Here's what I didn't know before the tragic bridge collapse in Minnesota: a car's electrical systems can work for a short time even when submerged — meaning you can open a window if its electric.
Also, I didn't know that climbing into the back seat affords you extra air and time to escape, because the engine and front of the car sink first. I also wasn't aware that the corner of a driver's or passenger's window — not the windshield, which is generally shatterproof in newer models — is the easiest place to break a window and escape.
Like many of you, I watched video of the bridge collapse as the story broke and stopped and wondered if I would know what to do, or even be able to react quick enough, to save my life. Some who survived made split-second decisions, such as pulling on the emergency brake just a few feet from where the bridge literally broke apart, or getting dozens of kids out the back door of a school bus, just a few yards from a flaming tanker.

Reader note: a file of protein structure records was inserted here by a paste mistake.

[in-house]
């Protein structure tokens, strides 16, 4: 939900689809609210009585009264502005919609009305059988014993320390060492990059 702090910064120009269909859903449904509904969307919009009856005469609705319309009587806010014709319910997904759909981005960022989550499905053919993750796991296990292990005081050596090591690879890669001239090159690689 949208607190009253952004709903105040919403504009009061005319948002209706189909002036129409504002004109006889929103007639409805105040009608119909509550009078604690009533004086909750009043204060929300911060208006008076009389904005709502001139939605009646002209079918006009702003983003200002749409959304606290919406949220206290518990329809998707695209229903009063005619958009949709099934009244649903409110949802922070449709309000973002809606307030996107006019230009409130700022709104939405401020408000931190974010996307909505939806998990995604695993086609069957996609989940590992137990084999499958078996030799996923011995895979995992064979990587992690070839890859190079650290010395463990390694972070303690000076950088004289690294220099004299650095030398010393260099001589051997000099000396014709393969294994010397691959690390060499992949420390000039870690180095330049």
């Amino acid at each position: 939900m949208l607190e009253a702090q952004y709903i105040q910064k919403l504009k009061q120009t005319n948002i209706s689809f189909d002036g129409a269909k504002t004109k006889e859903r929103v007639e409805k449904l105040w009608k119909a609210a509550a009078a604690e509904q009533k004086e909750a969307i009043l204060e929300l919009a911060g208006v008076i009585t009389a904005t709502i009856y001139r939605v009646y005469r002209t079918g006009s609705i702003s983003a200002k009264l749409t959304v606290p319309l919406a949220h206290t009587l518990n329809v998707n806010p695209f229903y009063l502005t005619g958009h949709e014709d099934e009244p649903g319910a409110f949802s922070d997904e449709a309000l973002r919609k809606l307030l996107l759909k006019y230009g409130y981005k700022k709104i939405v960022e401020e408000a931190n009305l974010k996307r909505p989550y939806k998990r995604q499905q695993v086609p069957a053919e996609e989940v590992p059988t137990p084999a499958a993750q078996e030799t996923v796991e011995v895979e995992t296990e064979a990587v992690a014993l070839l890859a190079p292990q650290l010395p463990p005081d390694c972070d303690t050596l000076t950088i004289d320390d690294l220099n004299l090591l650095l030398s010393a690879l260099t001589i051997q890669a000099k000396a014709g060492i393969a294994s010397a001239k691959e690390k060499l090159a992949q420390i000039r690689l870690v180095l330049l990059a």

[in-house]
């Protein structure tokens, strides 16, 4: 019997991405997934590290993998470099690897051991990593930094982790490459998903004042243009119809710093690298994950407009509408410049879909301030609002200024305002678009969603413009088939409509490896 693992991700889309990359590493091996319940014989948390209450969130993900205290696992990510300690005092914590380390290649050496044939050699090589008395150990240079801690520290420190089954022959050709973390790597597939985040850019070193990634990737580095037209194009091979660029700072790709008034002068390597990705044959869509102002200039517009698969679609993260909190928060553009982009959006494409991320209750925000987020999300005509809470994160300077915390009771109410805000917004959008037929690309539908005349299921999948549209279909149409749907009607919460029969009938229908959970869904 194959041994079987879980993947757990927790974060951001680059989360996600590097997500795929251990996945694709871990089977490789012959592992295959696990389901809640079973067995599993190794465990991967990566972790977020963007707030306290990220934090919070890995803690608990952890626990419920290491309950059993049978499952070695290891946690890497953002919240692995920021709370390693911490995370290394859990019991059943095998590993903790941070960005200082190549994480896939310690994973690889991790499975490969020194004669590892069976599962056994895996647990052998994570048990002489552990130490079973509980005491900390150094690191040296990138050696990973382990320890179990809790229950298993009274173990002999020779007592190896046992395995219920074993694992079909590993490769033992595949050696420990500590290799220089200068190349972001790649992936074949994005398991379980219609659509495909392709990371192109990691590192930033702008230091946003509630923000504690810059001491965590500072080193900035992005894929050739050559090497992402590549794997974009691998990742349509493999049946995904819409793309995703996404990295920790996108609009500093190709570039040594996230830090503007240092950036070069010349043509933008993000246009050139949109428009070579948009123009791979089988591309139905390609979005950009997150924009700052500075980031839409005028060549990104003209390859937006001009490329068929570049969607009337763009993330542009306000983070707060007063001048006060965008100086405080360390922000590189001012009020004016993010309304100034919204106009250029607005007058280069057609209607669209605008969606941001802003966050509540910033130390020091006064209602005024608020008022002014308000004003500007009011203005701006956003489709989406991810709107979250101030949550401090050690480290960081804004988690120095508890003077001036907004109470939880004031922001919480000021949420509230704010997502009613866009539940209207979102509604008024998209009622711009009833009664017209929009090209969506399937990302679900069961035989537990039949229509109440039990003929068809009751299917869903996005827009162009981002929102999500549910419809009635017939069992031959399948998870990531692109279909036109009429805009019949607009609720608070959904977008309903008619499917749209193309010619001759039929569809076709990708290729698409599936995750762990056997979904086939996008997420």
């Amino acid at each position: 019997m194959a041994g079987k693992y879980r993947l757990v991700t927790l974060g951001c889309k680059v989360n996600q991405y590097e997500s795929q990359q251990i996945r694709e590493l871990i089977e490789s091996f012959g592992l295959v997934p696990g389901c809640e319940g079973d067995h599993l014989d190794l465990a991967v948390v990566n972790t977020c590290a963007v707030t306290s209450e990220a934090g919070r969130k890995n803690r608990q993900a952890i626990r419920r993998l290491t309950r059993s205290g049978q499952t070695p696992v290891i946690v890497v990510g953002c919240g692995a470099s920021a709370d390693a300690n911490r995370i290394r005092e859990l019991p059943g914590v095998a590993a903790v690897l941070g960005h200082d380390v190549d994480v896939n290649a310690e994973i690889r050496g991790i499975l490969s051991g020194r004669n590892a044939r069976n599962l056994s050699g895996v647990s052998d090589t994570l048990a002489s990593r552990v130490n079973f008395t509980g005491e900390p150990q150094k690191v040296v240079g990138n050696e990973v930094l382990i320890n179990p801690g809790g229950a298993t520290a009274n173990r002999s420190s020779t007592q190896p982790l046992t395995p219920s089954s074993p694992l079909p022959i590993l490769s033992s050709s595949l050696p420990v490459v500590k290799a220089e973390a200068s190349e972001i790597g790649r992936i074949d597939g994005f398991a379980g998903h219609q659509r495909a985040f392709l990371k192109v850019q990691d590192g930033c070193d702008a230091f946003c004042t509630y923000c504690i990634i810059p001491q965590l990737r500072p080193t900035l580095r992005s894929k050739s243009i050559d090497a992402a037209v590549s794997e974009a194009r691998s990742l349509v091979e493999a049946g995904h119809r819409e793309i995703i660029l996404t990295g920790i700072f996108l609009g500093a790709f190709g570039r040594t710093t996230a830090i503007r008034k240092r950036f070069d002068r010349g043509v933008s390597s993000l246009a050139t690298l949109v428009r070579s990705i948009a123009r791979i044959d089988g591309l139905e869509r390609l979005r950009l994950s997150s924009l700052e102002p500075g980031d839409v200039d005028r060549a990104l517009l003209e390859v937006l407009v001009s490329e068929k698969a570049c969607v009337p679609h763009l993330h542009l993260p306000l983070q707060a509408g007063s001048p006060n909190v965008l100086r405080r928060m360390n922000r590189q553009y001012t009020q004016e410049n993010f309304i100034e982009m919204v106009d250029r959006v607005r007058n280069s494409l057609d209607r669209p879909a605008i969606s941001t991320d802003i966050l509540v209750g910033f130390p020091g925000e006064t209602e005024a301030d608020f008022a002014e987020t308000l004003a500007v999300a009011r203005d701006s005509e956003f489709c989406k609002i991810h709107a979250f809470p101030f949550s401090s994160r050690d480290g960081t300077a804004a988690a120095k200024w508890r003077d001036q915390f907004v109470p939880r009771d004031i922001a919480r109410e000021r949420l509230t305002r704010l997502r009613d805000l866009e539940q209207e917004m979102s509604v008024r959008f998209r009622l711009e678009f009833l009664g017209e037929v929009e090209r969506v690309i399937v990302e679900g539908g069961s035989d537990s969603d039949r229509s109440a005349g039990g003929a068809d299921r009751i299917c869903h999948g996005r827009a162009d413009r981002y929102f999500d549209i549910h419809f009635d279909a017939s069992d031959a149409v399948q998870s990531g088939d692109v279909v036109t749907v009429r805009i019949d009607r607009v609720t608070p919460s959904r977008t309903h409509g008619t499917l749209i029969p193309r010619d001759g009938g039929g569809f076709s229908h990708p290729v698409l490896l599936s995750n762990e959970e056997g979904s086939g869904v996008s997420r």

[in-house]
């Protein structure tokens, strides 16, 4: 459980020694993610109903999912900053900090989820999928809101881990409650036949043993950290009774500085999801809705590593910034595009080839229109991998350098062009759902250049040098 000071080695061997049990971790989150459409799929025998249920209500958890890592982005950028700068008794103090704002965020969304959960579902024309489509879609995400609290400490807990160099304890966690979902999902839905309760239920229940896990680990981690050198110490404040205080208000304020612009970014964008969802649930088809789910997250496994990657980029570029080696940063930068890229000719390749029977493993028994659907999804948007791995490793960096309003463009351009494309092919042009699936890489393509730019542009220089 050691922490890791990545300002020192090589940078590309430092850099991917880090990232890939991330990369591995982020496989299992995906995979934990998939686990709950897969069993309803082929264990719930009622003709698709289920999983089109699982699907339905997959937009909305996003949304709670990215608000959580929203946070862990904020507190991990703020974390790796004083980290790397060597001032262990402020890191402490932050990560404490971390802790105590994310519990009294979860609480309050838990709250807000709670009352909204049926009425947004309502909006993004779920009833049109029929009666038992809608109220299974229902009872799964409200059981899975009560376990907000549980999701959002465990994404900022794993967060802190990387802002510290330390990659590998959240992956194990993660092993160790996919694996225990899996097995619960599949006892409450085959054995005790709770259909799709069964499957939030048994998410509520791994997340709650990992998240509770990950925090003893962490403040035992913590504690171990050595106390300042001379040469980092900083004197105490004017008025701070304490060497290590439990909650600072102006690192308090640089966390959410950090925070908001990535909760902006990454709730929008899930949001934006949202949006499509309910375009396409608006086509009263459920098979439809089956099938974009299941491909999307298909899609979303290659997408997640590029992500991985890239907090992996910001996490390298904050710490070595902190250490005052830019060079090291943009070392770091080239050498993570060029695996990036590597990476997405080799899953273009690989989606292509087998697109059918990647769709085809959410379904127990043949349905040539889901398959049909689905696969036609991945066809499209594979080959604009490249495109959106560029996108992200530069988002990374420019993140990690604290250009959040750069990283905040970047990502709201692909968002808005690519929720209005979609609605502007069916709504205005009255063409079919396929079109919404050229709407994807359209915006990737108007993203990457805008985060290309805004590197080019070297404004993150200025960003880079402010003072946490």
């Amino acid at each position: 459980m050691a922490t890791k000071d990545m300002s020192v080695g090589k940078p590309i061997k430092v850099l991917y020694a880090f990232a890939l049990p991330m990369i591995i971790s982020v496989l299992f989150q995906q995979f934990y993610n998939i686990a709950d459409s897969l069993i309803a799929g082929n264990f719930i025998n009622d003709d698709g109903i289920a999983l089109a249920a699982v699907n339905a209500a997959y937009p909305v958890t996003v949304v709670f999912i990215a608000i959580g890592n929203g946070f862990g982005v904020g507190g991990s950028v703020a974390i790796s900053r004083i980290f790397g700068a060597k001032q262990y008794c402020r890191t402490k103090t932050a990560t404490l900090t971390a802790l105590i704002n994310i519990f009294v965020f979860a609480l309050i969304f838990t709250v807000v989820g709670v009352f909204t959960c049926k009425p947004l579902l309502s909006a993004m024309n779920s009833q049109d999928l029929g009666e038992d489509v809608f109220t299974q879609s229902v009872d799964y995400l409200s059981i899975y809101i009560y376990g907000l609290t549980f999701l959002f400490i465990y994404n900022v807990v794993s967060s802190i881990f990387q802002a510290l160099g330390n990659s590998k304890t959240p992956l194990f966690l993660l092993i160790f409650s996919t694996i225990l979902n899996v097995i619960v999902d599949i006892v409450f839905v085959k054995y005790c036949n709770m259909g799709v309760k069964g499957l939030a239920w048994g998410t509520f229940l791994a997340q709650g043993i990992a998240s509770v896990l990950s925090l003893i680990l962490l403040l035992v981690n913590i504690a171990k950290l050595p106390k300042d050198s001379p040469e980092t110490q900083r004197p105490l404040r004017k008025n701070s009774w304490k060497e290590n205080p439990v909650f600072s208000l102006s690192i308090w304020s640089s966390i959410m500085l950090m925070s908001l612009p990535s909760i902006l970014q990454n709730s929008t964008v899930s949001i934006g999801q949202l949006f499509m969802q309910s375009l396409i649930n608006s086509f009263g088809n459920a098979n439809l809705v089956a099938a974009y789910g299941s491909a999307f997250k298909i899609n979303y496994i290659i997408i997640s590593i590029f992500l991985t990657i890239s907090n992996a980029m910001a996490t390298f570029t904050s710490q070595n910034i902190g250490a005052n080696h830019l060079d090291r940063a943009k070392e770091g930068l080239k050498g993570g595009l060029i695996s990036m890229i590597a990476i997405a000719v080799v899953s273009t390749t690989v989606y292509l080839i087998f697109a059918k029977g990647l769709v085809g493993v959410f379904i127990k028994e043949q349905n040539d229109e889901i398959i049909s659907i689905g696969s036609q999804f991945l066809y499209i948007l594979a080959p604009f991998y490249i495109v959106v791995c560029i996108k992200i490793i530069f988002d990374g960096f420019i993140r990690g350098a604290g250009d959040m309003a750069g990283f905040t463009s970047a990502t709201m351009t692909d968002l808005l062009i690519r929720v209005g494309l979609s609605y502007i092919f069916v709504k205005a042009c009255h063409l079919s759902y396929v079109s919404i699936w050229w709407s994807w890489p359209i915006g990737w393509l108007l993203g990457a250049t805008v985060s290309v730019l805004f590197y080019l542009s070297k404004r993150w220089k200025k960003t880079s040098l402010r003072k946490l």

There is one heroic story after another as divers continue their efforts to work through the murky waters and deadly current to find bodies of lost love ones and any clue as to why this happened.
I turned to Ross McFayden, a former Air Force survival trainer, to learn how to get out of a car and avoid drowning.
I'm investing in one of the punch devices he recommends. It will sit in the glove box of my car, and will hopefully stay there forever.
• For more on Jamie Colby, archives of the Colby Files or segments seen on FOX Online, click here.
Jamie Colby joined FOX News Channel (FNC) in July 2003 and currently serves as a news correspondent and anchor of "FOX Online" on Saturdays and Sundays (2 p.m. – 3 p.m. ET). She anchored coverage of the passing of Pope John Paul II and the election of Pope Benedict XVI from Rome. You can read her complete bio here.